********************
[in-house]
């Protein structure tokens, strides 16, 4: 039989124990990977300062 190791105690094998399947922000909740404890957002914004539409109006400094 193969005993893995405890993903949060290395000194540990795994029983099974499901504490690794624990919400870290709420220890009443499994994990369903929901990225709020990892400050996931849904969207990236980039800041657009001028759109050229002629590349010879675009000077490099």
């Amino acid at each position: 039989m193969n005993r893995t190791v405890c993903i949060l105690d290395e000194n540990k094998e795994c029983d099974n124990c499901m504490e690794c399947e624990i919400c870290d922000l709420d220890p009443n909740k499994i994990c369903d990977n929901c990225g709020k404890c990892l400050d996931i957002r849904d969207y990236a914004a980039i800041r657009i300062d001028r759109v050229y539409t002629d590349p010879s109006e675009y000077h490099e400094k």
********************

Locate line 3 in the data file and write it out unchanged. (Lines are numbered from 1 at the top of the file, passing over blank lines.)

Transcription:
């Amino acid at each position: 039989m193969n005993r893995t190791v405890c993903i949060l105690d290395e000194n540990k094998e795994c029983d099974n124990c499901m504490e690794c399947e624990i919400c870290d922000l709420d220890p009443n909740k499994i994990c369903d990977n929901c990225g709020k404890c990892l400050d996931i957002r849904d969207y990236a914004a980039i800041r657009i300062d001028r759109v050229y539409t002629d590349p010879s109006e675009y000077h490099e400094k």